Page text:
Crate from tragic fishing boat washes up 21 years later

Crate from tragic fishing boat washes up 21 years later


Photo: Liam McNamara/Burren Shores Beachcombers

A fish box from a boat that sank off Waterford over 21 years ago has been found on a beach in Co Clare after Storm Ophelia.

The 40-foot Jenalisa sank with her crew of three off Brownston Head in Tramore Bay in February 1996.

Three fishermen, Peter Nolan (39), Conor O’Grady (25) and Niall Power (21) lost their lives in the tragedy however only the body of Mr O’Grady was found.

The skipper/owner, Peter Nolan, was well respected in the fishing community and described as a committed member of the Dunmore East Fishermen’s Co-op.

A fish box from the ill-fated boat was found washed up on the shore at Fanore Beach in North Clare on Wednesday. Printed on the side was “Peter Nolan – Dunmore East Co-op”.

Beachcomber Liam McNamara didn’t realise the poignant significance of the what he found until he posted the photo on the Burren Shore Beachcombers Facebook page asking if anyone knew the owner.

Liam and quickly learned of the box’s history and was contacted by friends and relatives of Mr Nolan.

“I had no idea before posting the significance of the box and photograph. I took the photos on Wednesday on Fanore Beach. It was my first venture out after Hurricane Ophelia and the first time I’ve been able to return such personal items with a tragic tale,” Liam said.

“Various family members and friends have been in touch and arrangements are being finalized to get the box back down to Dunmore East and home,” he added.

Last March, Liam also found a tag from a fishing boat that famously survived the ‘Perfect Storm’ off the US coast in 1991.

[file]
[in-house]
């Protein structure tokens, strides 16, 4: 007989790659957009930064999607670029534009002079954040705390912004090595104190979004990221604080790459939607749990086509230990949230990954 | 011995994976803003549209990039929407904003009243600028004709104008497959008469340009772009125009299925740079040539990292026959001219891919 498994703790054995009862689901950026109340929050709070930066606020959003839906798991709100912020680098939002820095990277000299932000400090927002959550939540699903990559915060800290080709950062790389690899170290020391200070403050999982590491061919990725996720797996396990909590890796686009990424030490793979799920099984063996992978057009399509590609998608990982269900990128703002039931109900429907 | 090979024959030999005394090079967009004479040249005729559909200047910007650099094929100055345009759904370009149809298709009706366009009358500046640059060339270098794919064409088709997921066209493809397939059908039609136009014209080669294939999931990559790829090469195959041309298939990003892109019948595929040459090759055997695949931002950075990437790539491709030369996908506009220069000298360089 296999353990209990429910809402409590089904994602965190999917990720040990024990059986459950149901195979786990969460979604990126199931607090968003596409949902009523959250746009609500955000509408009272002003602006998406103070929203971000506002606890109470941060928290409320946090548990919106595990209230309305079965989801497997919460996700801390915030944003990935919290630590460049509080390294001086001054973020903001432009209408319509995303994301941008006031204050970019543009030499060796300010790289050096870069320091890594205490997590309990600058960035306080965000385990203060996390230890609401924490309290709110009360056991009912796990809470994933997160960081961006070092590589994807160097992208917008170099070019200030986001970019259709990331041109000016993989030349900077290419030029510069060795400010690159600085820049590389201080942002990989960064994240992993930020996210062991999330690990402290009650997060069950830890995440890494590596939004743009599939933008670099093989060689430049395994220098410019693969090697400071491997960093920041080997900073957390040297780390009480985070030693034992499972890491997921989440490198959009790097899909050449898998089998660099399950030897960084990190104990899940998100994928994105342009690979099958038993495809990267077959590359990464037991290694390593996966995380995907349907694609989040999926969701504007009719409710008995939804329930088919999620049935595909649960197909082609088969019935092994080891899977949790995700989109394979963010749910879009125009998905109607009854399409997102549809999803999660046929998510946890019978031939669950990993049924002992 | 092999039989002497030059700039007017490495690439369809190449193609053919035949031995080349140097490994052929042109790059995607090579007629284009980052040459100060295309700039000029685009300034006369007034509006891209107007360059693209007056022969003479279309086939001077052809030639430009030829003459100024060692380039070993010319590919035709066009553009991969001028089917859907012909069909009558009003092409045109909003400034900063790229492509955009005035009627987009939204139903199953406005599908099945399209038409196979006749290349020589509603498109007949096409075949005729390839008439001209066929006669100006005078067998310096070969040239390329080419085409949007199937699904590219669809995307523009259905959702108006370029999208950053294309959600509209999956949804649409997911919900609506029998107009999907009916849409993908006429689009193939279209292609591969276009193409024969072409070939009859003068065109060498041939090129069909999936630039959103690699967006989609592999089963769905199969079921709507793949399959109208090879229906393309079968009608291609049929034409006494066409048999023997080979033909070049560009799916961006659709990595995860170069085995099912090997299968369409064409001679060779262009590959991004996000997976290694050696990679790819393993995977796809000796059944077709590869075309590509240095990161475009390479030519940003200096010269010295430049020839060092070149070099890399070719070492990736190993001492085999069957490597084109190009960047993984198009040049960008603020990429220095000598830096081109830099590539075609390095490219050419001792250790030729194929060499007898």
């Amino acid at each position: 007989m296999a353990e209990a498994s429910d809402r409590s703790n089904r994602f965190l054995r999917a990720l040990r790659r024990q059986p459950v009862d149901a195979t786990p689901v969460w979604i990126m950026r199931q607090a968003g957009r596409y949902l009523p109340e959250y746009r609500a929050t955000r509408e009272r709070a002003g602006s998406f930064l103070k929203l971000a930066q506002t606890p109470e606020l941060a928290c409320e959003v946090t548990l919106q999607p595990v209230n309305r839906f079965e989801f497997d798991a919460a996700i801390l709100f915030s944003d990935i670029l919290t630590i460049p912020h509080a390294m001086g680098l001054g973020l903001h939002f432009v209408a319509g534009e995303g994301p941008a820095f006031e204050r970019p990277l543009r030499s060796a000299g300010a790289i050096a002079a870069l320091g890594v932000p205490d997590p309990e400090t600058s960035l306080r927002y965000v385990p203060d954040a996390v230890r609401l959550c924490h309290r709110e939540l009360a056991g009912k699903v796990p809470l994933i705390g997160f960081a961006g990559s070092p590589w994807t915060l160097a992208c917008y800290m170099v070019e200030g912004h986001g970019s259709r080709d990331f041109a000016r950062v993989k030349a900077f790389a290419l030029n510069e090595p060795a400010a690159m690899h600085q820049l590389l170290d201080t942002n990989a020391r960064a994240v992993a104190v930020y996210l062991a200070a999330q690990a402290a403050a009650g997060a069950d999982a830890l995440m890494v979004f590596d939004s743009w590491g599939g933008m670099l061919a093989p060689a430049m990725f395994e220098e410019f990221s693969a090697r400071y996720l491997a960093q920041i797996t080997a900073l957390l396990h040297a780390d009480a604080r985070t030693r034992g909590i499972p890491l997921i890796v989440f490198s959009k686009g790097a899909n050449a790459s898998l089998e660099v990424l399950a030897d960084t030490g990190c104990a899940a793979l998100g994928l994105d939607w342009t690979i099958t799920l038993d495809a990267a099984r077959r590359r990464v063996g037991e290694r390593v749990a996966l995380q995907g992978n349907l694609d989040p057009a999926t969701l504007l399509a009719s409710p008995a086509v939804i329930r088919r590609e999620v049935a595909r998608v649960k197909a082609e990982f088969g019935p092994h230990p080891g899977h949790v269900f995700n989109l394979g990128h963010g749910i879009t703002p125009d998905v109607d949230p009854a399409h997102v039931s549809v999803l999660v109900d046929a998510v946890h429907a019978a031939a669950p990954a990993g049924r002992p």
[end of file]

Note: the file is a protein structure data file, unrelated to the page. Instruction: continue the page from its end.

A movie was made about the October 1991 tragedy which claimed the FV (fishing vessel) Andrea Gail and her crew while her sister ship the FV Hannah Boden survived the storm. Both boats had been fishing off Massachusetts when they encountered a raging storm which eventually sank the Andrea Gail.

Photo: Liam McNamara/Burren Shores Beachcombers


Chief Reporter Pat Flynn has worked as a journalist for almost 30 years. His career began during the late 1980s when, like many aspiring radio presenters of the time, he worked for local pirate radio stations in Clare and Limerick. Pat joined Clare FM in 1990 where he worked as researcher initially and later presented several different programmes including the station's flagship current affairs programme. He was also the station's News Editor and Deputy Controller of Programmes. Despite leaving in 2003 to pursue a career as a freelance journalist, he continues to work with the station to this day. As well as being the Clare Herald’s Chief Reporter Pat is also freelance journalist and broadcaster, contributing to Ireland’s national newspapers and is a regular contributor to national broadcasters.